by TeachThought Staff
“Parenting as product development.”
The following graphic is an interesting quick-look at the Common Core, if for no other reason than how it frames it through the lens of consumerism, parenting, and a cultural trend of normalizing high pressure, high standards, and high degrees of uniformity. (We may have added that last one ourselves.) The thesis seems to be that the Common Core are part of a larger movement to “push” kids.
As evidence, it offers questions that seek to represent old, “non-Common Core” standards, and the Common Core standards themselves. The consensus of the graphic is that old standards were full of “low-level” thinking (What is the name of the spaceship?), while the new standards “push” students (What is the author trying to convey by using…).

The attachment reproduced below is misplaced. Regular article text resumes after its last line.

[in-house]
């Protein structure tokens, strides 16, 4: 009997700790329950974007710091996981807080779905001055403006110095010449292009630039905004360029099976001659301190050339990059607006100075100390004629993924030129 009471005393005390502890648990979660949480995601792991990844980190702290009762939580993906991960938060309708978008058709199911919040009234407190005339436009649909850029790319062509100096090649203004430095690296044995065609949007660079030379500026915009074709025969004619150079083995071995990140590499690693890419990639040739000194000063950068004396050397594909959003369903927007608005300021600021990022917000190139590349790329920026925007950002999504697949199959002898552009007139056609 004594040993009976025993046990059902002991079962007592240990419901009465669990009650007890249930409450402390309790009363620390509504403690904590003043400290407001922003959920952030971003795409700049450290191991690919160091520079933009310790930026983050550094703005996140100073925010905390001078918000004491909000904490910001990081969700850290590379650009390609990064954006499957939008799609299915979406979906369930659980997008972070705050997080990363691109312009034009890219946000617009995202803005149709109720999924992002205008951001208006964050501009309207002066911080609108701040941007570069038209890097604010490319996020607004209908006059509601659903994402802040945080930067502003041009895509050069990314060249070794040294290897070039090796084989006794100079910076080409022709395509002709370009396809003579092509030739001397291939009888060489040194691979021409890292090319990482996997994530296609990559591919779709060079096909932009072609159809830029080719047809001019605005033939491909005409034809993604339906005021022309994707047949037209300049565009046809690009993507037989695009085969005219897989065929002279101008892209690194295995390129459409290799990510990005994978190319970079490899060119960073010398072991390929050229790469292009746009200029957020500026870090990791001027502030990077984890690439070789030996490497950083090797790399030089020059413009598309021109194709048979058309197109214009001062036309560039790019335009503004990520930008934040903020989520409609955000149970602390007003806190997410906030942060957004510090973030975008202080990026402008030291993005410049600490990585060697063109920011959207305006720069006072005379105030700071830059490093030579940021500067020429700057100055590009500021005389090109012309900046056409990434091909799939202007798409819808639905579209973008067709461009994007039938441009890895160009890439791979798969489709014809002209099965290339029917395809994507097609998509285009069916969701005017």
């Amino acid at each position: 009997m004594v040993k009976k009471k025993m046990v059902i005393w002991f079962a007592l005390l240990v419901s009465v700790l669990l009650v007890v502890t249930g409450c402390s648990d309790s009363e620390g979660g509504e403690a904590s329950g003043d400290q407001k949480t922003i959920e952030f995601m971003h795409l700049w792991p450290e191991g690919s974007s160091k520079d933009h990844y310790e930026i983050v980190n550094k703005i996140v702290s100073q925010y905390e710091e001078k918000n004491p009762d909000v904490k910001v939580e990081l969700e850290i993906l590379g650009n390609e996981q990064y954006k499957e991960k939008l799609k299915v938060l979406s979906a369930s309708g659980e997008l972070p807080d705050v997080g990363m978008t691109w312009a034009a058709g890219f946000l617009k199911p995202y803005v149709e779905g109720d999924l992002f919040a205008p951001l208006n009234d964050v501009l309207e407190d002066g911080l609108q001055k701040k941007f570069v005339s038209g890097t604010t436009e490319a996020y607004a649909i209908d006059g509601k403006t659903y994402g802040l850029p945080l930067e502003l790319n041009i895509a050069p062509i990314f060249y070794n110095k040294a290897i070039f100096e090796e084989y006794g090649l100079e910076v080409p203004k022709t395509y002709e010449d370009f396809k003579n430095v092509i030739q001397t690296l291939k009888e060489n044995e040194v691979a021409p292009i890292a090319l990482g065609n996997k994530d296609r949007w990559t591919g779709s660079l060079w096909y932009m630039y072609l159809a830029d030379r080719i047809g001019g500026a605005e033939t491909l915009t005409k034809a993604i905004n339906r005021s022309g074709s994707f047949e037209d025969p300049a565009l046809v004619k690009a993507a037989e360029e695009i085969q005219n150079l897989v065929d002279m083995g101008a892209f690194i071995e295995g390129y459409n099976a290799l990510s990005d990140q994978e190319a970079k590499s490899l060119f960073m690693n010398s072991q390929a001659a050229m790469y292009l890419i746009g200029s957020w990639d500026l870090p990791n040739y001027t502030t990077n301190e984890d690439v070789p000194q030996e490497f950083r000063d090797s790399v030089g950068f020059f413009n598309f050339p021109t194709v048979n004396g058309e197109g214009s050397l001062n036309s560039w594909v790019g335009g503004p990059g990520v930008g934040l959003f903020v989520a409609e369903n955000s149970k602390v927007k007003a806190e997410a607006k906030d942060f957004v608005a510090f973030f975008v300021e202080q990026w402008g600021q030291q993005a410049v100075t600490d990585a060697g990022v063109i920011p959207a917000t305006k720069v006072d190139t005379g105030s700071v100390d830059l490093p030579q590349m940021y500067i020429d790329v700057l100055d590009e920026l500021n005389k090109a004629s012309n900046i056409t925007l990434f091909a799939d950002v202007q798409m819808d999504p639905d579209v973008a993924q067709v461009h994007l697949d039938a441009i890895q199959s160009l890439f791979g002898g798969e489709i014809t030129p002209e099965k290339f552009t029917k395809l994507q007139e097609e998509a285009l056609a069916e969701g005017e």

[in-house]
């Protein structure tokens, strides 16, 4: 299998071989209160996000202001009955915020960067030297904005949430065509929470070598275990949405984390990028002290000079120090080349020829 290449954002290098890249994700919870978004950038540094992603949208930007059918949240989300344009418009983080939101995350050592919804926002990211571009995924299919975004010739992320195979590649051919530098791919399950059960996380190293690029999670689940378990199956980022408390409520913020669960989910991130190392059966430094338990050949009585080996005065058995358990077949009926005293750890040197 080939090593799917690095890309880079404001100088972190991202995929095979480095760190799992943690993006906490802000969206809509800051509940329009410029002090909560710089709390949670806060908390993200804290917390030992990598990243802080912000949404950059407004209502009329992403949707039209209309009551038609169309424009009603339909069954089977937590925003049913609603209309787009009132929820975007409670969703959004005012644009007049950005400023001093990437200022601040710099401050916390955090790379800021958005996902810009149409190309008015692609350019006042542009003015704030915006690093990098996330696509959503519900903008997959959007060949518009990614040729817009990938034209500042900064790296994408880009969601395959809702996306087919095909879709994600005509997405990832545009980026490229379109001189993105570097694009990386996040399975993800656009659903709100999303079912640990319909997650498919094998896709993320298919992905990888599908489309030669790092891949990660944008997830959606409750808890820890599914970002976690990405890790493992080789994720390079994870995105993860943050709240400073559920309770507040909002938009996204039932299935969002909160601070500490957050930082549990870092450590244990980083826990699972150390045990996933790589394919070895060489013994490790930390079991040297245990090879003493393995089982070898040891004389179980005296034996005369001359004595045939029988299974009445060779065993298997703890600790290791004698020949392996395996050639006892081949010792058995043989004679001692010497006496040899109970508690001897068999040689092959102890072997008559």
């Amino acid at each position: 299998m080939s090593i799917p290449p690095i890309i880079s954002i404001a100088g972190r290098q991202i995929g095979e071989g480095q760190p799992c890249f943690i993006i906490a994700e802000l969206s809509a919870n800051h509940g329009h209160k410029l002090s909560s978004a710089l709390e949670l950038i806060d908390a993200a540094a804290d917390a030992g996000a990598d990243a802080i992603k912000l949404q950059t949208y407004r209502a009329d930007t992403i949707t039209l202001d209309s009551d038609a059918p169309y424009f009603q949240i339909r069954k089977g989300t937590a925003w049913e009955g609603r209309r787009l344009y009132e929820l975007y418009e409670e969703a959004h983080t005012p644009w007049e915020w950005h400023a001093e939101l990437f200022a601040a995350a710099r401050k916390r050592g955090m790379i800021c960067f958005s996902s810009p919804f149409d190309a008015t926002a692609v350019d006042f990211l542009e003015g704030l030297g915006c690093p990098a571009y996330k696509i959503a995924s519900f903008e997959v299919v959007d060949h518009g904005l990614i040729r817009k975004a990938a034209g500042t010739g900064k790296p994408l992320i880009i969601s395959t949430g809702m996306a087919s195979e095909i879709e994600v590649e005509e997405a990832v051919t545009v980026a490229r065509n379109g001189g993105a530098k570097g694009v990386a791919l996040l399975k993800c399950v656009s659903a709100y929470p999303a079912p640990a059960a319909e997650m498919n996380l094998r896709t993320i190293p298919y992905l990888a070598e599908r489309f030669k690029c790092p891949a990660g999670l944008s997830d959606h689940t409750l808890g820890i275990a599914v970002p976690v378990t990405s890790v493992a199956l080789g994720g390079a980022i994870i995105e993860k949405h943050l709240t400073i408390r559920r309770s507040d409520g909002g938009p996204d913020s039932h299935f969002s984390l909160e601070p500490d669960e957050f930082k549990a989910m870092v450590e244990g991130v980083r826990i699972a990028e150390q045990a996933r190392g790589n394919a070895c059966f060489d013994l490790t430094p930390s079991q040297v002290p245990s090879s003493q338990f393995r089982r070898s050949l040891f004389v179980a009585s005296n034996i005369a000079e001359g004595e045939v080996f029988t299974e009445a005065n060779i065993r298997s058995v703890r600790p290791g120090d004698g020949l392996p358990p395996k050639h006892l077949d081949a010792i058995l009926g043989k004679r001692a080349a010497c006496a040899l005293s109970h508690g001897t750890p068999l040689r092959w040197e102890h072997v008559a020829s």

This is an oft-repeated misconception of the Common Core standards, and a dangerous one that, in always joining “rigor” and “Common Core”, the former begins to replace the latter in thinking until they are one and the same. It’s not true that all “old” standards were simple, nor that the Common Core should be first and foremost characterized by their rigor.
But the the question of parenting, teaching, and the constant impetus of pressure (rather than affection or curiosity) is a compelling one. The graphic mentions the idea of learning through play (a core TeachThought tenet), the dangers of too much rigor, and notes the increasing popularity of homeschooling.
Though it’s unclear that the Common Core is to blame for this all (rather than the system itself that looked to the Common Core as a tool to solve education’s mediocrity), as far as infographics go, it does a decent job of establishing an important–if a bit cliche–position around the concept of “rigorous national standards.”
In pushing for rigor, complexity, and “sameness” through a climate of standards, measurement, and data, are we continuing a trend of parenting–and teaching–as “product development”?
graphic source bestmastersineducation.com